We live between a river and a canal and we can easily walk to either one but our house doesn’t have a water view. When we go out of town, therefore, we like to stay in a vacation rental or hotel that gives us that vista we are missing at home. Since the city of Bayonne is located at the confluence of the Nive and Adour rivers and if you follow that latter one a little further to the west you’ll reach the Atlantic Ocean where the beaches of Biarritz sit a few kilometers south, it was going to be easy enough to find a suitable view. That was especially true for this trip since going to a summer resort in the winter meant that there was little competition for space. Because it offered better train connections we chose Bayonne from where we were able to take day trips and still get back each evening to peer out at the passing boats below.

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Just relax

France has 35,000 communes (cities, towns, villages) so choosing just one to make your new permanent home can be a challenge. Fortunately for us we already had friends here who could help us narrow down the possibilities (And the winner is) once we knew the general area where we wanted to live. Having a train station, a market, and being on or near the water were some of the important considerations. Each year, various media outlets release their “Best Of” series where they classify locations into the most attractive, job hubs, ideal for retirees, among others. Although not a newspaper or magazine, a business called Emma, has compiled what they label as “The ranking of the French cities most conducive to relaxation.” This company manufactures the best-selling mattress in the country, so as sleep experts they undertook the study “with the hope that the results could help the agglomerations to improve the quality of life of their inhabitants.” Confirming what we already knew, the quality of life in Carcassonne is pretty good since it’s number 2 on their list.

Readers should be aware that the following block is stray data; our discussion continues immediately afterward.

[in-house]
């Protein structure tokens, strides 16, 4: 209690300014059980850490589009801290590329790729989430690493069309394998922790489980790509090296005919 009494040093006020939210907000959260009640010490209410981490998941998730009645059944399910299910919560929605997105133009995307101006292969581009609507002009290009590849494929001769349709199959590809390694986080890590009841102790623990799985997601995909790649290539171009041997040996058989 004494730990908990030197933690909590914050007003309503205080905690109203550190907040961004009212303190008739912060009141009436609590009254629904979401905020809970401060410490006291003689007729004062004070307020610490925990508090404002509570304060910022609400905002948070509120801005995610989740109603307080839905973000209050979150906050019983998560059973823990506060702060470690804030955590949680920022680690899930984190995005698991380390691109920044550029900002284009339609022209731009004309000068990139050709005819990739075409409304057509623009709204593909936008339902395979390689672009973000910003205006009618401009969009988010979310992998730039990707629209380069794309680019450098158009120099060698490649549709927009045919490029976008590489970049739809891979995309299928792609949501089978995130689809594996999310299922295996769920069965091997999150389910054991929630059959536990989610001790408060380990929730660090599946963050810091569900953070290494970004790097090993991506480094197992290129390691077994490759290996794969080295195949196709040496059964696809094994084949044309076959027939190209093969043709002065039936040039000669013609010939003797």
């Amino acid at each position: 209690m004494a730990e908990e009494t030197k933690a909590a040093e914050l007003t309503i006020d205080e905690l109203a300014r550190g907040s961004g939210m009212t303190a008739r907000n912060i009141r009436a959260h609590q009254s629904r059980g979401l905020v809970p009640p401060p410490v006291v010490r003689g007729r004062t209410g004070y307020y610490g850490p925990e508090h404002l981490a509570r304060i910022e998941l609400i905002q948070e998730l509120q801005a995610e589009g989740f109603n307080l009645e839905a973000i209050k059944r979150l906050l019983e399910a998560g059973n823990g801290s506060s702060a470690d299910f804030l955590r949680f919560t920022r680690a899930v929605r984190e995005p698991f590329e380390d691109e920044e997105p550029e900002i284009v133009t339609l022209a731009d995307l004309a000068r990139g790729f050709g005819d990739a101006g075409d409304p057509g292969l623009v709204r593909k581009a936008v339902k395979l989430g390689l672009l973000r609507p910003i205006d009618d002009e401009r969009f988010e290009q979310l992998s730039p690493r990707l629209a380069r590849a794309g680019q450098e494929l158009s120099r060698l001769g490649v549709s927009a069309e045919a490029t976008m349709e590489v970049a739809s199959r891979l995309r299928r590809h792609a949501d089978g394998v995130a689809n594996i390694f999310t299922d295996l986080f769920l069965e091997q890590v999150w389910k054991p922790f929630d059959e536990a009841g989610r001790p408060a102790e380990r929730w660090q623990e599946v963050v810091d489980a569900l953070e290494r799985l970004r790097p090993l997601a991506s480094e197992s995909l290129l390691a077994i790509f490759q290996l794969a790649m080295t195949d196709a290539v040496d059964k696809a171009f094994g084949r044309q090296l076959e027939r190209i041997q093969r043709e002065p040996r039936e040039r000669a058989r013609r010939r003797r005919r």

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Chewing gum and cakes

One of our local newspapers has had several articles about the impact of Covid on many aspects of French life outside of the obvious serious health concerns. One headline said something about chewing gum that caught my eye since I couldn’t understand its connection to the virus. Apparently there’s been a dramatic drop in sales because fewer people feel the need to have fresh breath. When you’re working from home there aren’t any colleagues around you and even if you do go into the office, social distancing and masks can prevent any problems. In Switzerland it’s chocolate that’s fallen on hard times since that’s what employees often bought on their way into the workplace. The article went on to discuss another item in France that has suffered a similar fate in loss of revenue but for a totally different reason.

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The healthiest cities in France

If you had to study Maslow’s Hierarchy of Needs in high school or college you might recall that the base of the pyramid is formed by “physiological needs” such as air, water, food, and shelter. In other words, if you lack any of those essentials you aren’t long for this world; however, once those needs of bare existence are guaranteed you can move up a level to “safety needs” that will ensure your continued survival. Here we address issues such as personal security, resources, and health. Deciding where to live bears some similarities to Maslow’s pyramid: first you must find a location that will give you the kind of accommodation (shelter) and nourishment (food and water) you seek and then you begin looking at less-essential but still vital issues including that safety need of health. An article in the newspaper Le Figaro ranked the top 100 French cities where “one can live in good health” and I was delighted to see that Carcassonne was included in their list.